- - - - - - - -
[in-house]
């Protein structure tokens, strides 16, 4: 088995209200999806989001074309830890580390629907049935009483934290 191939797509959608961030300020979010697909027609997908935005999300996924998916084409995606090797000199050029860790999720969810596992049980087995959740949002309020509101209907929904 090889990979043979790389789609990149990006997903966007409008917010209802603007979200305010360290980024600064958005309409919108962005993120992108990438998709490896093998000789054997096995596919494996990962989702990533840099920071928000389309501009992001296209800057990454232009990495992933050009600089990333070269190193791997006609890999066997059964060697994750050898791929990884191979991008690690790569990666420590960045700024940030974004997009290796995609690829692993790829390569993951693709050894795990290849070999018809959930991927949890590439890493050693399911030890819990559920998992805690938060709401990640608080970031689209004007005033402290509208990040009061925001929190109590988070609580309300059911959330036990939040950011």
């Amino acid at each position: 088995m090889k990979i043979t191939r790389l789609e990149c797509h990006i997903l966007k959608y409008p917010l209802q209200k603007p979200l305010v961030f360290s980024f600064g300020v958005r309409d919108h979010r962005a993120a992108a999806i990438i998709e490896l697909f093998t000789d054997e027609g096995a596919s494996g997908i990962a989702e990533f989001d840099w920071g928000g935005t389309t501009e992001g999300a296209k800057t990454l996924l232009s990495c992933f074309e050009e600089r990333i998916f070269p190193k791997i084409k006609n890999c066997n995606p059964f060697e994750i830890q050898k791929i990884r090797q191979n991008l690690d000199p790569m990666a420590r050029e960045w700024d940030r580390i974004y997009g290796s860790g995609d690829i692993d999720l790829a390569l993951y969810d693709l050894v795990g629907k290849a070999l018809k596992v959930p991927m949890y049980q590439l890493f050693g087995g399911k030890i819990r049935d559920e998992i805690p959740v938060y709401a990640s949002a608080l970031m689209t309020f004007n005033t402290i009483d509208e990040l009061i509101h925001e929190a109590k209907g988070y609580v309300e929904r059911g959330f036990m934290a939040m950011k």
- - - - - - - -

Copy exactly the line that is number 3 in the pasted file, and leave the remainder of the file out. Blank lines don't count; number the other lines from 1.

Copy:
């Amino acid at each position: 088995m090889k990979i043979t191939r790389l789609e990149c797509h990006i997903l966007k959608y409008p917010l209802q209200k603007p979200l305010v961030f360290s980024f600064g300020v958005r309409d919108h979010r962005a993120a992108a999806i990438i998709e490896l697909f093998t000789d054997e027609g096995a596919s494996g997908i990962a989702e990533f989001d840099w920071g928000g935005t389309t501009e992001g999300a296209k800057t990454l996924l232009s990495c992933f074309e050009e600089r990333i998916f070269p190193k791997i084409k006609n890999c066997n995606p059964f060697e994750i830890q050898k791929i990884r090797q191979n991008l690690d000199p790569m990666a420590r050029e960045w700024d940030r580390i974004y997009g290796s860790g995609d690829i692993d999720l790829a390569l993951y969810d693709l050894v795990g629907k290849a070999l018809k596992v959930p991927m949890y049980q590439l890493f050693g087995g399911k030890i819990r049935d559920e998992i805690p959740v938060y709401a990640s949002a608080l970031m689209t309020f004007n005033t402290i009483d509208e990040l009061i509101h925001e929190a109590k209907g988070y609580v309300e929904r059911g959330f036990m934290a939040m950011k």